Reactions to the President's speech

April 13, 2011

This afternoon, the President delivered his highly anticipated speech on the administration’s efforts to control the nation’s growing deficit. The plan aims to reduce the deficit by $4 trillion over 12 years through spending cuts, controlling interest costs, and reducing tax expenditures.

Politico reports:

President Barack Obama proposed a debt-cutting plan on Wednesday that calls for $4 trillion in deficit reduction over 12 years, along with an automatic trigger for spending cuts and tax increases if targets to rein in the deficit aren’t met.

While calling for an additional $2 trillion in spending cuts beyond his most recent budget, the president proposed no new tax or revenue proposals, though he stood by his long-stated plan to allow the Bush-era income tax rates to expire. That approach may dampen some Republican criticism of him but is certain to anger liberals who object to additional cuts in government services without parallel tax hikes.

“We have to use a scalpel and not a machete to cut the deficit … but doing nothing on the deficit is just not an option,” Obama told a largely silent audience at George Washington University. “Ultimately, all this rising debt will cost us jobs and damage our economy. It will prevent us from making the investments we need to win the future. … We can solve this problem. We came together as Democrats and Republicans to meet this challenge before and we can do it again.”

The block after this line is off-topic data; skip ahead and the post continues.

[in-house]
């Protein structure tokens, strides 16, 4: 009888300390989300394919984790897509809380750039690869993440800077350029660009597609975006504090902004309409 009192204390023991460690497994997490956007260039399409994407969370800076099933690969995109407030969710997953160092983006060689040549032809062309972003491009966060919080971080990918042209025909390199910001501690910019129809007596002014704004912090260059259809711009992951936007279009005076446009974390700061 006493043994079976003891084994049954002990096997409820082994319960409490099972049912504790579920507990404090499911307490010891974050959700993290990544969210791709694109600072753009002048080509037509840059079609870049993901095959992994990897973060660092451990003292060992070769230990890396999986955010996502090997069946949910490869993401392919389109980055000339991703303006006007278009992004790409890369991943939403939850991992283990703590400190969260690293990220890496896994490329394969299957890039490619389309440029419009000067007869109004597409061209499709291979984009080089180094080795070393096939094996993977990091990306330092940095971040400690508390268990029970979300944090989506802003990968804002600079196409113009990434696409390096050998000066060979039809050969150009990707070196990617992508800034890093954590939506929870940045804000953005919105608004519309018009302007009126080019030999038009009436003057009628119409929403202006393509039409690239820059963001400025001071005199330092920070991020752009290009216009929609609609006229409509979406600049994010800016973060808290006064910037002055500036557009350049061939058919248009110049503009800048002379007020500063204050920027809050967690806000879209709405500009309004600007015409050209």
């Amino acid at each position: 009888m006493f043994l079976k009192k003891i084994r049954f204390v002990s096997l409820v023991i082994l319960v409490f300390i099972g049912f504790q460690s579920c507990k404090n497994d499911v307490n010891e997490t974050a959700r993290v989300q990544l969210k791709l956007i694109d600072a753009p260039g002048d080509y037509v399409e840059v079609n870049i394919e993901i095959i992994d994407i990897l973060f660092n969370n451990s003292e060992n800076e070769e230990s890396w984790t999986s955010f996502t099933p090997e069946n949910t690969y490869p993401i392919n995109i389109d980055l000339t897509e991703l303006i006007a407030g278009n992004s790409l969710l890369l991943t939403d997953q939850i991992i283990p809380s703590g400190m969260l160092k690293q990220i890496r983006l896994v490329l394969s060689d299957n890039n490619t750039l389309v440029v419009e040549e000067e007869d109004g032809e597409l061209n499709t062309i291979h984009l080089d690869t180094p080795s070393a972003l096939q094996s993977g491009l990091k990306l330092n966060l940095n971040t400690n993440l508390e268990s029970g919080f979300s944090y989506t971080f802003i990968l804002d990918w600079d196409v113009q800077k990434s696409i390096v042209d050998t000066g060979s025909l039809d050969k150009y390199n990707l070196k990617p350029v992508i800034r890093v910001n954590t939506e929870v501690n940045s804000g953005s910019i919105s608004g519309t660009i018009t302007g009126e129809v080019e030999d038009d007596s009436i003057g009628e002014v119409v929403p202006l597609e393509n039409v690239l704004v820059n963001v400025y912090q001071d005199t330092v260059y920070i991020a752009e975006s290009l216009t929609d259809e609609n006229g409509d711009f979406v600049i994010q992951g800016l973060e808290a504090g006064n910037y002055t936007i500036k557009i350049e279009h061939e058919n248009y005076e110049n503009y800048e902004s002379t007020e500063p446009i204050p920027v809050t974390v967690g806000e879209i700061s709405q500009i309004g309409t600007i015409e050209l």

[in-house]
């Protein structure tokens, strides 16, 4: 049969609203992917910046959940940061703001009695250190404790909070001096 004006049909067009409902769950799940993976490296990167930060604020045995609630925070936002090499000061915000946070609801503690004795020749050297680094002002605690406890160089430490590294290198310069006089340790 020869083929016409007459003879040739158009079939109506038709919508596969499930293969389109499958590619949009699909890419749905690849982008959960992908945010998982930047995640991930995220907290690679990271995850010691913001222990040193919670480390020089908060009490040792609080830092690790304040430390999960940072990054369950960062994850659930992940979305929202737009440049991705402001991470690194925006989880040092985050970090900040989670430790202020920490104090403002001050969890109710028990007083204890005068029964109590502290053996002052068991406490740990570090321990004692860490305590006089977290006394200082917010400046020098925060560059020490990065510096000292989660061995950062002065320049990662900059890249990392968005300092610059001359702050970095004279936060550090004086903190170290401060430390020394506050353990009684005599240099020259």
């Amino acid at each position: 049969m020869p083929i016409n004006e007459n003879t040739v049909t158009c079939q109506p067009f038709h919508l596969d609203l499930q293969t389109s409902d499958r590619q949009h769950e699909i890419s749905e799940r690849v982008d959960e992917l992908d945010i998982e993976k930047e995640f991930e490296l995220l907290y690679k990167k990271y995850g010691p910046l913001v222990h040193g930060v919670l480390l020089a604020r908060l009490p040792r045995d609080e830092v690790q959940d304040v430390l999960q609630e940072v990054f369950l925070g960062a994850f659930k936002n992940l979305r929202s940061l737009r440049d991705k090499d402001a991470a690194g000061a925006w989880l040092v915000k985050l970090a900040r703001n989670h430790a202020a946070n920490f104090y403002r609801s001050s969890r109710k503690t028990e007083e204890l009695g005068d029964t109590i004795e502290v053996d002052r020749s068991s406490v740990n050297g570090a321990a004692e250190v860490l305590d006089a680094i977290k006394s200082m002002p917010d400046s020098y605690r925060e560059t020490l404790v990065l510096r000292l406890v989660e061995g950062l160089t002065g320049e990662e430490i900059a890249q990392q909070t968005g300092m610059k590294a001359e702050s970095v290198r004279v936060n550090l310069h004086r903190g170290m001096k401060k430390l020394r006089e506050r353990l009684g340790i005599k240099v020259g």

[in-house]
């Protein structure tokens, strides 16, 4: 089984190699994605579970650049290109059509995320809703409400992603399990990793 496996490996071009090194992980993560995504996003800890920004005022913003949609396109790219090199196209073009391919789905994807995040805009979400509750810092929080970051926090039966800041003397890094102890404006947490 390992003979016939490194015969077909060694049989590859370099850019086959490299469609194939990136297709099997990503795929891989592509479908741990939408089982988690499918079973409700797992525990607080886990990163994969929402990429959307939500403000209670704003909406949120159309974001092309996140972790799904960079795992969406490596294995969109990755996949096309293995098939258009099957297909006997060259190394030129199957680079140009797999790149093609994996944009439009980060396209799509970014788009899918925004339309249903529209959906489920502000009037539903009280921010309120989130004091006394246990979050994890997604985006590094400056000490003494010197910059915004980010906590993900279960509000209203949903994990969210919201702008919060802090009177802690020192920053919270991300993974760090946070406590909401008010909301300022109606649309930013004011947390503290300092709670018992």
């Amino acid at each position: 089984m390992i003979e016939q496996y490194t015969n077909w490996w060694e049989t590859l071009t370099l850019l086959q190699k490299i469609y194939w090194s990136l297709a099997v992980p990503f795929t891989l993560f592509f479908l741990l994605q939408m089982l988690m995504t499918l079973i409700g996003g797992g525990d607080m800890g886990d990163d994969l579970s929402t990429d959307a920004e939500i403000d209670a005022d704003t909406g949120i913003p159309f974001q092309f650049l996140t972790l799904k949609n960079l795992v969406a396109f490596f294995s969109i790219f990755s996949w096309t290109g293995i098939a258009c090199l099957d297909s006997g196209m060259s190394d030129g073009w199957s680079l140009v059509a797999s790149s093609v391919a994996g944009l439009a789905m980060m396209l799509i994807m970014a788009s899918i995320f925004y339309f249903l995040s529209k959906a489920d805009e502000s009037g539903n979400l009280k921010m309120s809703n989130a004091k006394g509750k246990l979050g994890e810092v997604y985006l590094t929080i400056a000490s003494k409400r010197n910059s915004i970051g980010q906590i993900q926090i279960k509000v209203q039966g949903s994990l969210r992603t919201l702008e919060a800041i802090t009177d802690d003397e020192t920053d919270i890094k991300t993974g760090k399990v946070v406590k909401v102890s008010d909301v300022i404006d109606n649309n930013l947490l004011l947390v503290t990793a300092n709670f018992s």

The Washington Post adds:

President Obama unveiled a framework Wednesday to reduce borrowing over the next 12 years by $4 trillion — a goal that falls short of targets set by his deficit commission and House Republicans — and called for a new congressional commission to help develop a plan to get there.

In his most ambitious effort to claim the mantle of deficit cutter, Obama proposed sharp new cuts to domestic and military spending, and an overhaul of the tax code that would raise fresh revenue. But he steered clear of fundamental changes to Medicare, Medicaid and Social Security — the primary drivers of future spending.

A fact sheet on the proposal released by the White House can be viewed here.

Stay tuned to Bankrupting America for more on the White House’s long-term economic plans.


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